Ethics Dunce: Fort Wayne Mayor Tom Henry

Mayor Trivial T. Spineless

He was, without question, the best mayor Fort Wayne, Indiana has ever had. When he first took office, he consolidated city departments launched construction of Fort Wayne’s massive underground sewage system and built the city sewage treatment plant, which is used to this day, seventy years later. When W.W. II came, he held war materials drives, upgraded city equipment and services, and broke ground for was is now Fort Wayne International Airport. and lowered city tax rates. In his last term, he opened up a major area of the town for development by elevating the railroad tracks. And he kept taxes low.

For 21 years beginning in 1934, this dedicated public servant was only not mayor for three years: he died at his post in 1954. And the people of Ft. Wayne haven’t forgotten him. This year, when city officials asked its citizens to vote on whose name the new government center should bear, the response was overwhelming. Ten times more people again voted for the former mayor they had always voted for while he was alive than for anyone or anything else (the runner-up choice was “Thunderdome”).

The current mayor, however, has decided not follow the results of the poll. He thinks the name would be inappropriate. You see, the famous leader that the people of Fort Wayne want to honor was named Harry Baals.

The current mayor’s name?  Trivial T. Spineless. Continue reading

More Zombie Ethics: George Lucas, Re-Animator

It seems that cinema innovator and mega-mogul George Lucas is using a large chunk of his “Star Wars” merchandising lucre to purchase the rights to screen images of dead movie stars. His plan is to give his tech-magicians at LucasArt the opportunity to perfect the process of re-animating and manipulating them to appear in new roles in new films. Imagine Humphrey Bogart in “Pirates of the Caribbean 5”! Imagine Marilyn Monroe joining the girls in “Sex and the City 2”!  Imagine Cary Grant in a buddy picture with Adam Sandler! Or Jar Jar Binks.

Undoubtedly there are many movie fans who would enjoy having digitally resurrected Hollywood legends appearing side-by-side current idols, and there is probably a lot of money to be made by giving them what they want. Turning deceased stars into computer-generated images and making them do and say anything the programmers choose, with the pace, volume and inflection the directors desire, would represent a significant technological advance. Another obvious benefit is that Lucas’s method is preferable to just digging up the carcasses of the acting greats, hanging them on wires, and using machinery to parade them through movie sets like marionettes.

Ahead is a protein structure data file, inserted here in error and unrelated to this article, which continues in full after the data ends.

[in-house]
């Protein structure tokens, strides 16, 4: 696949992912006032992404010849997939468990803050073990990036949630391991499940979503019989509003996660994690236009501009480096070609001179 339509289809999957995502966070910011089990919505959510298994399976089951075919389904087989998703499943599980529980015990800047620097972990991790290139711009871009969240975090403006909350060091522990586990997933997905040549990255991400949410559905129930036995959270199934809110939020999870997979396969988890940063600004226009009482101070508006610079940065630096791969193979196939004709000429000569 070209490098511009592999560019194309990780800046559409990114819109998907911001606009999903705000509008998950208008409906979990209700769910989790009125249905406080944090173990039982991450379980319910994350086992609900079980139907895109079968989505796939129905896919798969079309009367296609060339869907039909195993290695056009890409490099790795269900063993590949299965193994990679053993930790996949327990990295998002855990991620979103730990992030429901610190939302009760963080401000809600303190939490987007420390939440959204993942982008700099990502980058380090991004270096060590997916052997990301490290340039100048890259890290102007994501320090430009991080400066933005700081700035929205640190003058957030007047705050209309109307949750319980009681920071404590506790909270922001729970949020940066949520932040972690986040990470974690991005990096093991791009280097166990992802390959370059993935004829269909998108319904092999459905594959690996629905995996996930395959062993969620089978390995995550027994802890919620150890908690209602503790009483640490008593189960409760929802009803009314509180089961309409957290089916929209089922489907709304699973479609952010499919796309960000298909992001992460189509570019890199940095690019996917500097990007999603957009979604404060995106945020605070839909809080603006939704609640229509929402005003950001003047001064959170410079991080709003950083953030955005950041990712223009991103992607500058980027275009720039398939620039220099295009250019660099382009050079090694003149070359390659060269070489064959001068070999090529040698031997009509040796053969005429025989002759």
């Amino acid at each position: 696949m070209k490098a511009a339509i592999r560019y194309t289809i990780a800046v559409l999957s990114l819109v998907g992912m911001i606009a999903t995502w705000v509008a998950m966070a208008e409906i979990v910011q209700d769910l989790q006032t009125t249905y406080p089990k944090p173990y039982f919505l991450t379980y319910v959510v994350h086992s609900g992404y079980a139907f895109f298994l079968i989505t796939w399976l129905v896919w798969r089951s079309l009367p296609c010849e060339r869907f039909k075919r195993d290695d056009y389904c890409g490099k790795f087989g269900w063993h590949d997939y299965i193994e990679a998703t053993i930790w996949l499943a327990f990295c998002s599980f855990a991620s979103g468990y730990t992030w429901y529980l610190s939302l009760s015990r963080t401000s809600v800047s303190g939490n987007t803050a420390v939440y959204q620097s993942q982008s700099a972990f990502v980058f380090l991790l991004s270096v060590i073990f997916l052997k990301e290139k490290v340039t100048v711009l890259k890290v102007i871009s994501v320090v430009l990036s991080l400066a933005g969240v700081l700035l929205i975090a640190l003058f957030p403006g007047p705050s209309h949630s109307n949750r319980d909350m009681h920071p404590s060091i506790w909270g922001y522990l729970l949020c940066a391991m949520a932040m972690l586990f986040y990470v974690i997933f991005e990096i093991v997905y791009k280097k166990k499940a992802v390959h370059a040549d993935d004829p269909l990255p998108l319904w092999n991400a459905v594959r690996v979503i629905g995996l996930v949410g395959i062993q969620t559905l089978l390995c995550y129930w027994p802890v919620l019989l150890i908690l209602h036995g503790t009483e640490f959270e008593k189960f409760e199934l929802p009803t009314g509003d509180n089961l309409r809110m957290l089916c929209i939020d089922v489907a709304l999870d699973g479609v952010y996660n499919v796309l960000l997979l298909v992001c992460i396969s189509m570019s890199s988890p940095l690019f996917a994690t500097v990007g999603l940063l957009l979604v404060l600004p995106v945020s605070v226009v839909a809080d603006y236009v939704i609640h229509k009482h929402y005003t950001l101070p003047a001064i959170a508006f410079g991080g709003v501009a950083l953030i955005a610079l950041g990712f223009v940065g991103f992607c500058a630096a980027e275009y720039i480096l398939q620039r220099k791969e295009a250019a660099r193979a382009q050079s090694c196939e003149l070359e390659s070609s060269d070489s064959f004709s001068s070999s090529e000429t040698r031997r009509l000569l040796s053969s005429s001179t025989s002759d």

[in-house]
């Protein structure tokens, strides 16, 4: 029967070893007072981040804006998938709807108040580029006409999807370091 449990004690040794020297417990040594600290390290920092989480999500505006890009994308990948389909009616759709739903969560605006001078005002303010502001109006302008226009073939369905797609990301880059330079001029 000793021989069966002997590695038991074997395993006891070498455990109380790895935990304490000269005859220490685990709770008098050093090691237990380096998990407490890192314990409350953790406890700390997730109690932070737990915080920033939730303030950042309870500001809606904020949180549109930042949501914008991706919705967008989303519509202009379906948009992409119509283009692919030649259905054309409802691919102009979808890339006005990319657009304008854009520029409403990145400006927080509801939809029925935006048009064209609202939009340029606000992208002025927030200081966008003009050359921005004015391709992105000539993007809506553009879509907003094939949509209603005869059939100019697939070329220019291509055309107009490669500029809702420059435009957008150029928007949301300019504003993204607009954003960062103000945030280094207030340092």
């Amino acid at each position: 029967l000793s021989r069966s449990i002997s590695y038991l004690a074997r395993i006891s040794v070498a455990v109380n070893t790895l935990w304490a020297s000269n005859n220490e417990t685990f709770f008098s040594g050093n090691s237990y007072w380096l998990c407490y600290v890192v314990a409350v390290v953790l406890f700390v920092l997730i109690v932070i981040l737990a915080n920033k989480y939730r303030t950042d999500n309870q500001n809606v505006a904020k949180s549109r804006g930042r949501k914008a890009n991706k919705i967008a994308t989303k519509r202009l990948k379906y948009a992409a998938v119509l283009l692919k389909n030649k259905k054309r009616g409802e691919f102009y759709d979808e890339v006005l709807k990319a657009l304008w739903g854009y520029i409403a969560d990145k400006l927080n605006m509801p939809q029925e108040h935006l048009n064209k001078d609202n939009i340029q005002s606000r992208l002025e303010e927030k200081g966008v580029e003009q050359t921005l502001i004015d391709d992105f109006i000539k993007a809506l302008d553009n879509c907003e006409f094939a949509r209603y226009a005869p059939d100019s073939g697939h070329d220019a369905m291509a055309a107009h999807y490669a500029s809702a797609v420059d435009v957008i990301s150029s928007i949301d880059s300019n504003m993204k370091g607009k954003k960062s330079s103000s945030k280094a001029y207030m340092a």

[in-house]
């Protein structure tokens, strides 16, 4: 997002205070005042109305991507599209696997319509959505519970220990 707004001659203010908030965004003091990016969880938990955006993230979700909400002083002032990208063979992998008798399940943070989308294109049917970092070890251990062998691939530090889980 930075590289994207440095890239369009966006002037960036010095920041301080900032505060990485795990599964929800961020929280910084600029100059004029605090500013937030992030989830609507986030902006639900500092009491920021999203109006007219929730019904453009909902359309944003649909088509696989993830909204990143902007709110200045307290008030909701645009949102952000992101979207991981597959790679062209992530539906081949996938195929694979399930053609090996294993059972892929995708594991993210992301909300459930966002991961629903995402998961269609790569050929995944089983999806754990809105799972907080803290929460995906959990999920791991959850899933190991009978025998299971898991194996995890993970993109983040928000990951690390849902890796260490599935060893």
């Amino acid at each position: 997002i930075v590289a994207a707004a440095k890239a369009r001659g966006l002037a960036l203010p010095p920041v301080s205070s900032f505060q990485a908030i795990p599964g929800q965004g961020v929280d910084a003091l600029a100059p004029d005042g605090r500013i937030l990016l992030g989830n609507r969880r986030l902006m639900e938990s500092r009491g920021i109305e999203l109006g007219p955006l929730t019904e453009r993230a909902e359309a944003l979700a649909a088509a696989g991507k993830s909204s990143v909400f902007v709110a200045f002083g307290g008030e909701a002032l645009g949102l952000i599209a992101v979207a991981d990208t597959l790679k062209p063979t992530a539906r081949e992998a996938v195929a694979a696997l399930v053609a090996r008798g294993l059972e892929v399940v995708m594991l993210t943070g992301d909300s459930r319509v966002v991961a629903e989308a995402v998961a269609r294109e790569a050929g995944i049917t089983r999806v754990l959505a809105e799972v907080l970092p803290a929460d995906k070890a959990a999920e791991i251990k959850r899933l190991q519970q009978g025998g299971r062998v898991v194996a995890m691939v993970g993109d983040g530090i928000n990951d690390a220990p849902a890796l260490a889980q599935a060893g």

But not much. Continue reading

Gift or Bribe? Barry Bonds’ Generosity to the NABJ

Barry Bonds, the retired baseball slugger who used banned or illegal performance enhancing drugs to fuel a late-carer transformation that allowed him to grow from merely great into Superman, breaking every home run record in sight as a result, has adamantly maintained his innocence despite a mountain of circumstantial evidence, positive drug tests, and the verdict of common sense. He has also played the race card when it seemed convenient to his cause. Bonds’ cheating ways have made him rich beyond belief, and his only real problems now are 1) the likelihood of a Federal perjury trial next year in connection with his Grand Jury testimony that he never knowingly took steroids, and 2) the fact that few of the sportswriters who vote for the Hall of Fame seem inclined to enshrine steroid cheats, based on their rejection, so far, of Mark McGwire, whose steroid-assisted single season home run record Bonds broke while he was especially pumped-up.

Both of these problems could conceivably be helped by some positive press opinion, something that Bonds has never cultivated, being inclined to treat all journalists as if they were something he had to wipe off the bottom of his shoe. Thus it raised eyebrows when  it was announced that the charitable foundation created and controlled by Barry Bonds has donated $20,000 to The National Association of Black Journalists. NABJ president Kathy Times told the Associated Press that the money will be used to fund an annual award promoting entrepreneurial spirit. Continue reading